Most notable 17th century pieces are An Allegory of Fortune by Lorenzo Lippi and St Cecilia crowned by an Angel by Giovanni Romanelli. A fine companion pair of genre scenes.
A Boy with a basket of Vegetables
A Boy with a Dog by Giacomo Ceruti of c.1740s were the first pieces to enter this collection, in 1893, and they are the finest works by Ceruti in any public gallery in Britain.
A notable recent acquisition was a portrait of James Stewart by Pompeo Batoni bought in 1997. James Stewart was an Ulsterman from Killymoon near Cookstown , Co. Tyrone, who made the Grand Tour to Italy between 1766-68 and sat to Batoni in Rome in 1767.
Other notable works from the 17th and 18th centuries are St Francis of Assisi at Prayer by Christophano Allori, Pan and Diana by Filippo Lauri, Pastoral Landscape with figures by Donato Creti, An Allegory of Piety Rejecting War and Literature by Francesco Solimena and two capricci (imaginary scenes) of classical ruins, one attributed to Michele Marieschi the other from the studio of Giovanni Paolo Panini.
There are fourteen Dutch works, of which the most important are two acquired since 1998: A View of the Palace of the Dukes of Brabant, Brussels (poss. 1660s) by Jan van der Heyden, a highly detailed townscape and River Landscape with Figures in Boats and Church in the Distance (1664) by Salomon van Ruysdael, a typically Dutch river scene at evening.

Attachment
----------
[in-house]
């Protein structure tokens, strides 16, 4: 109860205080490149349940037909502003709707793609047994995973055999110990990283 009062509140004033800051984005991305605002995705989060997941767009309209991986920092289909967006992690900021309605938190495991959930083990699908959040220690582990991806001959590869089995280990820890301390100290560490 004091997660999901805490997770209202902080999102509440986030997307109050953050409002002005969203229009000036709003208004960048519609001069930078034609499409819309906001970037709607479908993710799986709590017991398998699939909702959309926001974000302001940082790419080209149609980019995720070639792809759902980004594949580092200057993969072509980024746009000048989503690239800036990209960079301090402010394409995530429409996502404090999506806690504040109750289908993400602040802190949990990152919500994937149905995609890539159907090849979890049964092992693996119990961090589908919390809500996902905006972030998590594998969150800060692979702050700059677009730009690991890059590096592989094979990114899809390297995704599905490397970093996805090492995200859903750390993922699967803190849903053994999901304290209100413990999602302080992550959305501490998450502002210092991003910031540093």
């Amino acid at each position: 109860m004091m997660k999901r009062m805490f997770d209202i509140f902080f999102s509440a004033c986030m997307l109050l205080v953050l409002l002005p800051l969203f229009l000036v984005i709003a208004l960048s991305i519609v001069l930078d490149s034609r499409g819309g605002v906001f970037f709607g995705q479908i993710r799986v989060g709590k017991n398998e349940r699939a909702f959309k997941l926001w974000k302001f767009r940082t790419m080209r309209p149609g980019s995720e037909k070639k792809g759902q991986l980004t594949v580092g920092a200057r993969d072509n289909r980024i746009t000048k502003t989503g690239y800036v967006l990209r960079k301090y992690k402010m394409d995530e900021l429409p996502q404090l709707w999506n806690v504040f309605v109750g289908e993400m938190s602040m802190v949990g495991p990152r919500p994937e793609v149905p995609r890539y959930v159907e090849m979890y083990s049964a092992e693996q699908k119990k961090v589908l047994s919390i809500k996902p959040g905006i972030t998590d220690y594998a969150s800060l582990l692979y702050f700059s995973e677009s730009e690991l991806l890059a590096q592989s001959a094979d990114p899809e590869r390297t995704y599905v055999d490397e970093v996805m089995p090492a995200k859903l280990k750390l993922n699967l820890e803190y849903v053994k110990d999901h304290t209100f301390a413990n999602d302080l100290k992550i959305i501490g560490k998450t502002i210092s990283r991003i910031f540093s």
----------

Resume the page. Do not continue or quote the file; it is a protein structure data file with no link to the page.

Van Ruysdael, a native of Haarlem and uncle of the famous landscape painter Jacob van Ruisdael, became well known by the late 1620s for his naturalistic landscapes a trait typical of the Haarlem school of landscape painters, who were noted for their close observation of nature. During the 1630s, he began to execute river scenes characterised by restrained colour and use of low tones. Towards the end of the decade, however, he abandoned this palette and began to employ brighter colours.
This change of approach can be seen in this painting, in the patches of blue sky shot with grey clouds and in the red of the boat passengers coats. An air of calmness and serenity pervades the darkening scene, a characteristic to be found in van Ruysdaels landscapes in general.